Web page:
Sunday, November 30, 2008

Ottawa university boots cystic fibrosis from charity drive

Ottawa university boots cystic fibrosis from charity drive:
"OTTAWA -- The Carleton University Students' Association has voted to drop a cystic fibrosis charity as the beneficiary of its annual Shinearama fundraiser, supporting a motion that argued the disease is not 'inclusive' enough.

Cystic fibrosis 'has been recently revealed to only affect white people, and primarily men' said the motion read Monday night to student councillors, who voted almost unanimously in favour of it. ..."
There are some very useful links on the right sidebar of this article which demonstrate that the assumptions in the student council motion are false.

Wednesday, November 19, 2008

City wants her cent - The Sun Chronicle Online - News

City wants her cent - The Sun Chronicle Online - News:
"ATTLEBORO - A 74-year-old blind woman has been told a lien will be put on her South Attleboro home if she doesn't come up with a penny she owes on an outstanding utility bill. ...

The city sent Wilbur a letter dated Nov. 10 stating that if the 1 cent balance is not paid by Dec. 10, the city will assess a lien of up to $48 on Wilbur's next property tax bill. ..."
Only in Massachusetts...

Tuesday, November 18, 2008

Survey: Megachurches more intimate, believers less gullible

Survey: Megachurches more intimate, believers less gullible:
" ... “We all know that megachurches have all sorts of flaws. They’re big; they have a wonderful Sunday service because they can afford a symphony orchestra. But they’re kind of cold, they have … like, theater audiences,” said Baylor sociology professor Rodney Stark, the study’s lead researcher, noting common perceptions of megachurches. “All wrong.”

The survey found that members of such churches tended to have more friends within their congregations, hold more conservative Christian beliefs, share their faith with friends and strangers more often, and be involved in volunteer work more frequently than their counterparts in churches with less than 100 in average attendance. ..."
These conclusions, which seem counter-intuitive, make a little more sense if one notes that the things that draw people in to church -- doctrine, friendliness, sharing faith, volunteerism -- are likely to continue to characterize the congregation as it grows.

The Baylor University website has a more extended article on this study entitled Baylor Survey Finds New Perspectives On U.S. Religious Landscape.

Tuesday, November 11, 2008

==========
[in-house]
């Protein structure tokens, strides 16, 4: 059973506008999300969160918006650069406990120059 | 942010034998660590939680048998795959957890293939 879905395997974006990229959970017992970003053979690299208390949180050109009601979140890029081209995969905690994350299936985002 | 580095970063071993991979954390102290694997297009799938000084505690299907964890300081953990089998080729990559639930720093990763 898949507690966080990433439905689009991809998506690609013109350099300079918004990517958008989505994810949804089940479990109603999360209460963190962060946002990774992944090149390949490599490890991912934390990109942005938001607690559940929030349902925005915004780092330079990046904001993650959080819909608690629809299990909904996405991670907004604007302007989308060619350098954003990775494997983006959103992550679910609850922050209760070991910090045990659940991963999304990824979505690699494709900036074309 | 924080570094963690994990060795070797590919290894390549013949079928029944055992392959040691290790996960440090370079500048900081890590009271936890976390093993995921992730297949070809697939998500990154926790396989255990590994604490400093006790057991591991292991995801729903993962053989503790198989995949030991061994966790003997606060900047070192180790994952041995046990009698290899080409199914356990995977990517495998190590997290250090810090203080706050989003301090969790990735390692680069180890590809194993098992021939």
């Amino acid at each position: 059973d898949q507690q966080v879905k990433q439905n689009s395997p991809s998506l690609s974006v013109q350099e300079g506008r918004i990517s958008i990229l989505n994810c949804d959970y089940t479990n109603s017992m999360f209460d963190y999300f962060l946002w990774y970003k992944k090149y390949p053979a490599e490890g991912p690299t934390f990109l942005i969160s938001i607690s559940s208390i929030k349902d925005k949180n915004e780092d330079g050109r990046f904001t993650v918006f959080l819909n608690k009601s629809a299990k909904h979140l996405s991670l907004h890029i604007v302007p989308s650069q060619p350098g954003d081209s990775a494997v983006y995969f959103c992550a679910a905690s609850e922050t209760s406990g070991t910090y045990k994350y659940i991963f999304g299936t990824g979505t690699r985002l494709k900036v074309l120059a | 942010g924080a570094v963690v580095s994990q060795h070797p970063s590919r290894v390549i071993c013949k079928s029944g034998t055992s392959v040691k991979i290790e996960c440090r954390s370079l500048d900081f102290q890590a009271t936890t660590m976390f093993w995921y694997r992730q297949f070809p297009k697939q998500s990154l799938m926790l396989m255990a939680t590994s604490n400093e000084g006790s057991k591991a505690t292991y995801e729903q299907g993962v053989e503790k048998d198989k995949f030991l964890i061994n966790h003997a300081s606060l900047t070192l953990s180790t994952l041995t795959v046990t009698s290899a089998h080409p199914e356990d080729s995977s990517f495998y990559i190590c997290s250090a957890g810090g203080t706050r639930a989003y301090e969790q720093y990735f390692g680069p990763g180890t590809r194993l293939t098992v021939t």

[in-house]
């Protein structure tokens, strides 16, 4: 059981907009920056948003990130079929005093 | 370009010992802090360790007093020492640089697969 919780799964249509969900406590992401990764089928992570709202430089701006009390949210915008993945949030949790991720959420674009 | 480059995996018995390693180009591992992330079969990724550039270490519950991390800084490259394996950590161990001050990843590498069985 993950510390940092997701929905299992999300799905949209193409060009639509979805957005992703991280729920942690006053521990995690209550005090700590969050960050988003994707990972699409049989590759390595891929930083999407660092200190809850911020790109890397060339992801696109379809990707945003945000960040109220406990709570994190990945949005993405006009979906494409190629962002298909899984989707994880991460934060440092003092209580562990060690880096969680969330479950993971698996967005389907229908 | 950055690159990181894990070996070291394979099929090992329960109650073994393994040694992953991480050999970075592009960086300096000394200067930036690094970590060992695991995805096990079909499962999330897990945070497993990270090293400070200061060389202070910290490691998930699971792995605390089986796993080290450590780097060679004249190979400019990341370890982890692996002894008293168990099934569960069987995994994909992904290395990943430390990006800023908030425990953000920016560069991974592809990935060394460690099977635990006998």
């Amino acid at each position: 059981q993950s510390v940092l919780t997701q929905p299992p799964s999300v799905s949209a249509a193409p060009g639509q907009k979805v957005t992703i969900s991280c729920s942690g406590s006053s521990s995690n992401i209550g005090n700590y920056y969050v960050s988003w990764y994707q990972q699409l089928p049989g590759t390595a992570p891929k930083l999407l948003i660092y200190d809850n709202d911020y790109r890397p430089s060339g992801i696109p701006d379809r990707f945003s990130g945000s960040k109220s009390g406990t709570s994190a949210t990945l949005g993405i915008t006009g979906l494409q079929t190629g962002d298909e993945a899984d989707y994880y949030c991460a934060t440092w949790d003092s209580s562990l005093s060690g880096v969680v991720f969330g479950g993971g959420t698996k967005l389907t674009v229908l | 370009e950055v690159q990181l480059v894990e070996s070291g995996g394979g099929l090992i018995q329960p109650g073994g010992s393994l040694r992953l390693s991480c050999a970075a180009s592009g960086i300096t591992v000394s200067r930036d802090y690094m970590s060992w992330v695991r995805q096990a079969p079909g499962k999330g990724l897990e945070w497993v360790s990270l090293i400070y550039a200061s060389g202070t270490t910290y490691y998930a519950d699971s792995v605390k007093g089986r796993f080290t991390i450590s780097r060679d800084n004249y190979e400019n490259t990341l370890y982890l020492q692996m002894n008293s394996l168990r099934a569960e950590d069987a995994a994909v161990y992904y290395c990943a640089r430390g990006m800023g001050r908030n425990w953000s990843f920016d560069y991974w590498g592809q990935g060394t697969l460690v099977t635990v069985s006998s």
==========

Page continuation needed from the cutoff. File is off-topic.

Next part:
Veteran's Day 2008

This short piece was written early this morning, but with the feature of delayed posting, it appears at the time of the official observance of Veteran's Day.

At 11:00am on November 11, 1918 the guns stopped firing in France as the armistice between the Allied forces and Germany took effect. This day was originally celebrated in the US as Armistice Day, but has been since designated as Veteran's Day. This day has also been historically known as Remembrance Day.

We remember with gratitude all those who served in our country's military. These men and women have kept secure what previous generations worked so hard to provide us. Their job has not always been appreciated, but the fact that we have the freedom to choose our President every four years without violence, stands as mute testimony to the job that our veterans have done over the last two hundred and thirty two years (counting from 1776).

If you have the opportunity today, thank a veteran.

Monday, November 10, 2008

Chocolates mark 500 years of Calvin in a taste of “paradise”

Chocolates mark 500 years of Calvin in a taste of “paradise”:
"(ENI) Swiss chocolatier Blaise Poyet believes he has captured the essence of the Protestant reformer Jean Calvin in special chocolate pralines he created to mark the 500th anniversary of the religious figure who made his mark on European history.

'It's not easy to represent theological ideas by using the taste buds,' acknowledges Poyet, a master chocolatier from Maison Poyet in Vevey, 50 miles from Geneva, where the French-born reformer lived and worked. 'But the key thing for Calvin is the glory of God, his excellence, his perfection. So we chose a chocolate that we chocolatiers find exceptional, rare, and flawless.'

The chocolates were unveiled in Geneva on November 2 after a ceremony to launch a year called 'calvin09' to mark the 500th anniversary in 2009 of Calvin's birth, along with other products and events intended to capture the life and spirit of Calvin."